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My Visit to Kalamkari Museum in Pedana

Kalamkari work on my dress

My dress is all about Kalamkari work (fish design)

I knew about Kalamkari work before coming to Vijayawada in Andhra Pradesh but finding my way to Pedana village and its one-of-its-kind, authentic house museum, was not easy. I learned about Pedana and the Kalamkari art museum at the dance village of Kuchipudi. One of the dance teachers there, guided me to this treasure trove so that I could learn more about the traditional Indian textile art. As luck would have it, I was on a road trip, had a car to myself and thus, I quickly added Pedana to my itinerary.

Road trip to Machlipatnam
Just the right sign board for road mapping!
Machlipatnam beach is famous for its black soil
The black soil was magical
Travel blogger at Machliptnam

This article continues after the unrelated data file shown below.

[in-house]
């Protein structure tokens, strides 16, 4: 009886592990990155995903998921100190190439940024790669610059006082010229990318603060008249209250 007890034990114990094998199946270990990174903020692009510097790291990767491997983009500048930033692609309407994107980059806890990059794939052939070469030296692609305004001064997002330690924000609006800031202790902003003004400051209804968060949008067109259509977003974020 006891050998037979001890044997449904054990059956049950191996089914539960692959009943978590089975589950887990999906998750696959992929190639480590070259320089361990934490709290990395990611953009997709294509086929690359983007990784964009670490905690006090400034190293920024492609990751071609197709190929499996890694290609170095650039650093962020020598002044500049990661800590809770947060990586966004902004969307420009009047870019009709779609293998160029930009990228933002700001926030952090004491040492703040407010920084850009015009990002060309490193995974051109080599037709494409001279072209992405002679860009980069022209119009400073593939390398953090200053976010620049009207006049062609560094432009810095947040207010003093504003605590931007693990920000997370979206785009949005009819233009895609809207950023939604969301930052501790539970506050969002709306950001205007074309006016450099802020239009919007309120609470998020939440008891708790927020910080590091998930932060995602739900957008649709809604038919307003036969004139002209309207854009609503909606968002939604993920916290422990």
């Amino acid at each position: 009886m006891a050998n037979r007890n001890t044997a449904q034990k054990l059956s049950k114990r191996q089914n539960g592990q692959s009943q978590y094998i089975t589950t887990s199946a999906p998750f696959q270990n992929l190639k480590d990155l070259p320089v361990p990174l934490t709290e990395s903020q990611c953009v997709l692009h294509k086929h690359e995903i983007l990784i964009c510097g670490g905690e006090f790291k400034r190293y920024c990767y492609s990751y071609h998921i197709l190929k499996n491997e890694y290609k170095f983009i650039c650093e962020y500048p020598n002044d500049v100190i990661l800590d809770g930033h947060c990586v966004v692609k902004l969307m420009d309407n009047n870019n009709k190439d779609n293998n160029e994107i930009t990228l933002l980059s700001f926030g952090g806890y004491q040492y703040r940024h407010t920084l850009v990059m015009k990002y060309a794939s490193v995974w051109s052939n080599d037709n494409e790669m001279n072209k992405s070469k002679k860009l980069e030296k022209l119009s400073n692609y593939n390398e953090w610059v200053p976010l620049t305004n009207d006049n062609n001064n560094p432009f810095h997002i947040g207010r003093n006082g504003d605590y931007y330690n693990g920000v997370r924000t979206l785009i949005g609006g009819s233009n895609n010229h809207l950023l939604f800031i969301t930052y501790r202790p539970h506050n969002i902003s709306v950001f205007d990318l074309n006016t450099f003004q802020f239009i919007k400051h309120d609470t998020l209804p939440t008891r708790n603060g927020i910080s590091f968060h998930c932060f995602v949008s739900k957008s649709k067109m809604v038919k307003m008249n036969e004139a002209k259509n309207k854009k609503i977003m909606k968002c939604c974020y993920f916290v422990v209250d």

I spent few hours at the beach and then made my way to Pedana

Machilipatnam to Pedana

I was already on my way to Machlipatnam in Krishna district, the place where Kalamkari had originated and Pedana village was close-by. What a co-incidence! My driver was happy that he would not have to take a detour. In 2013, Machilipatnam had got the Geographical Indication Registry tag for Kalamkari but yet not many people know about it. The beach with black hued soil is more famous about the place.

Kalamkari -Original work is environment friendly as it uses no chemical colors

Some interesting facts about Kalamkari!

  • Kalamkari means penwork.
  • It is a free hand drawing.
  • It is a type of hand-printed or block printed work used on fabric.
  • It is popular in two states, Andhra Pradesh and Telagana and also practiced in some villages in Tamil Nadu.
  • Kalam (pen) and kari (craftmanship), came into light under the patronage of Golconda sultanate.
  • Some say this art form came later and had evolved from Pattachitra of Orissa, which meant drawing or art work on cloth.
  • Back then, some printed cloth were also called ‘Addakam’.